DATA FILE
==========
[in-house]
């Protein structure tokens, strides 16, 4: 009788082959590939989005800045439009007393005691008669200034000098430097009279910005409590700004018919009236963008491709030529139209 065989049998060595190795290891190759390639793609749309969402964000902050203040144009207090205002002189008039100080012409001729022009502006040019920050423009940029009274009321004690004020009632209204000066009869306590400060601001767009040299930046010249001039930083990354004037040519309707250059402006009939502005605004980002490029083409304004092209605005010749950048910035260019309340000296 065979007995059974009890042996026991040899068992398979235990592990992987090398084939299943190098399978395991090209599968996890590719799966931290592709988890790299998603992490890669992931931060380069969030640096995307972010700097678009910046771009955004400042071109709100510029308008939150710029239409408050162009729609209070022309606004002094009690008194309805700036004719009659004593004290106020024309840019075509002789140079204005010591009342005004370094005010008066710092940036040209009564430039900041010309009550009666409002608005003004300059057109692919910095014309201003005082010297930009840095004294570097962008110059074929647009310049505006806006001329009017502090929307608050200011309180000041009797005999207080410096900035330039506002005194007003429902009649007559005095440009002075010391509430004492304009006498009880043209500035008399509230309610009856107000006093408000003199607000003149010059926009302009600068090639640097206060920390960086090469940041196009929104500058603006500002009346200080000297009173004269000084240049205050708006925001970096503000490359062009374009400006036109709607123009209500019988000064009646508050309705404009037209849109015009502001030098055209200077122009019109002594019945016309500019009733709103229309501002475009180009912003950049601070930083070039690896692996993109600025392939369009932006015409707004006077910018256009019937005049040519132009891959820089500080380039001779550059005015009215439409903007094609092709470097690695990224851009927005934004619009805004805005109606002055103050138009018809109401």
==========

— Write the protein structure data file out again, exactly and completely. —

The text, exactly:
[in-house]
């Protein structure tokens, strides 16, 4: 009788082959590939989005800045439009007393005691008669200034000098430097009279910005409590700004018919009236963008491709030529139209 065989049998060595190795290891190759390639793609749309969402964000902050203040144009207090205002002189008039100080012409001729022009502006040019920050423009940029009274009321004690004020009632209204000066009869306590400060601001767009040299930046010249001039930083990354004037040519309707250059402006009939502005605004980002490029083409304004092209605005010749950048910035260019309340000296 065979007995059974009890042996026991040899068992398979235990592990992987090398084939299943190098399978395991090209599968996890590719799966931290592709988890790299998603992490890669992931931060380069969030640096995307972010700097678009910046771009955004400042071109709100510029308008939150710029239409408050162009729609209070022309606004002094009690008194309805700036004719009659004593004290106020024309840019075509002789140079204005010591009342005004370094005010008066710092940036040209009564430039900041010309009550009666409002608005003004300059057109692919910095014309201003005082010297930009840095004294570097962008110059074929647009310049505006806006001329009017502090929307608050200011309180000041009797005999207080410096900035330039506002005194007003429902009649007559005095440009002075010391509430004492304009006498009880043209500035008399509230309610009856107000006093408000003199607000003149010059926009302009600068090639640097206060920390960086090469940041196009929104500058603006500002009346200080000297009173004269000084240049205050708006925001970096503000490359062009374009400006036109709607123009209500019988000064009646508050309705404009037209849109015009502001030098055209200077122009019109002594019945016309500019009733709103229309501002475009180009912003950049601070930083070039690896692996993109600025392939369009932006015409707004006077910018256009019937005049040519132009891959820089500080380039001779550059005015009215439409903007094609092709470097690695990224851009927005934004619009805004805005109606002055103050138009018809109401």